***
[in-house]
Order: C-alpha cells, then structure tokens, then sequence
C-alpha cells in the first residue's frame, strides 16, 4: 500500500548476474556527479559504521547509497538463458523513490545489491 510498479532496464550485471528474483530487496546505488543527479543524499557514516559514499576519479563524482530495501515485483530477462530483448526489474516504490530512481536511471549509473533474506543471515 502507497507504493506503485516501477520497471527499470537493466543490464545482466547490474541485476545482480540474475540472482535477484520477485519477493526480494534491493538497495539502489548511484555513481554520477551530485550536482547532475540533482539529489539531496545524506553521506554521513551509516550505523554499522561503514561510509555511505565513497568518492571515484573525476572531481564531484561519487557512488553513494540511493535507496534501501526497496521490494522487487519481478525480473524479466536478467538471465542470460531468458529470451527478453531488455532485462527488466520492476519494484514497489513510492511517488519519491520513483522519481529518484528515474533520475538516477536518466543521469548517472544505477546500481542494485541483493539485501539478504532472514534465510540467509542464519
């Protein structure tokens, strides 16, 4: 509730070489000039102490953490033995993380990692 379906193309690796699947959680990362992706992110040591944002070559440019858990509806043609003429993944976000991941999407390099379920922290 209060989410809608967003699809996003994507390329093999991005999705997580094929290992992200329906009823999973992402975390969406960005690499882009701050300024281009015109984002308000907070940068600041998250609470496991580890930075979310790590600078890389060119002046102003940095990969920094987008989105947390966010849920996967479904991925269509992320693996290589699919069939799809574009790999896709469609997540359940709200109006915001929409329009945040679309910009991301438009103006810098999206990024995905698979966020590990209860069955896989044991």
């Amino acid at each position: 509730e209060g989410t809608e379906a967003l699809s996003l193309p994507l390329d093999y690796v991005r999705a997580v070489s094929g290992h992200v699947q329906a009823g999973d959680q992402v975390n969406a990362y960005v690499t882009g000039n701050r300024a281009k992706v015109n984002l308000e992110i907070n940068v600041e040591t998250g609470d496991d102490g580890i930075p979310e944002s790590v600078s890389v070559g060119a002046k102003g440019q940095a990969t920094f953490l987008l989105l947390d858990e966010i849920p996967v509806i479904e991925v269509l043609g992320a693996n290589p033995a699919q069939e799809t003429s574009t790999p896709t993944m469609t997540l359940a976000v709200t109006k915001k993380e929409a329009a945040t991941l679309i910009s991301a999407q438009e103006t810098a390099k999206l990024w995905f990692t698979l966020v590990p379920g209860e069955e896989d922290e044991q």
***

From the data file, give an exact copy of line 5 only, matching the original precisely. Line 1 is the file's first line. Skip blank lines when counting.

């Amino acid at each position: 509730e209060g989410t809608e379906a967003l699809s996003l193309p994507l390329d093999y690796v991005r999705a997580v070489s094929g290992h992200v699947q329906a009823g999973d959680q992402v975390n969406a990362y960005v690499t882009g000039n701050r300024a281009k992706v015109n984002l308000e992110i907070n940068v600041e040591t998250g609470d496991d102490g580890i930075p979310e944002s790590v600078s890389v070559g060119a002046k102003g440019q940095a990969t920094f953490l987008l989105l947390d858990e966010i849920p996967v509806i479904e991925v269509l043609g992320a693996n290589p033995a699919q069939e799809t003429s574009t790999p896709t993944m469609t997540l359940a976000v709200t109006k915001k993380e929409a329009a945040t991941l679309i910009s991301a999407q438009e103006t810098a390099k999206l990024w995905f990692t698979l966020v590990p379920g209860e069955e896989d922290e044991q």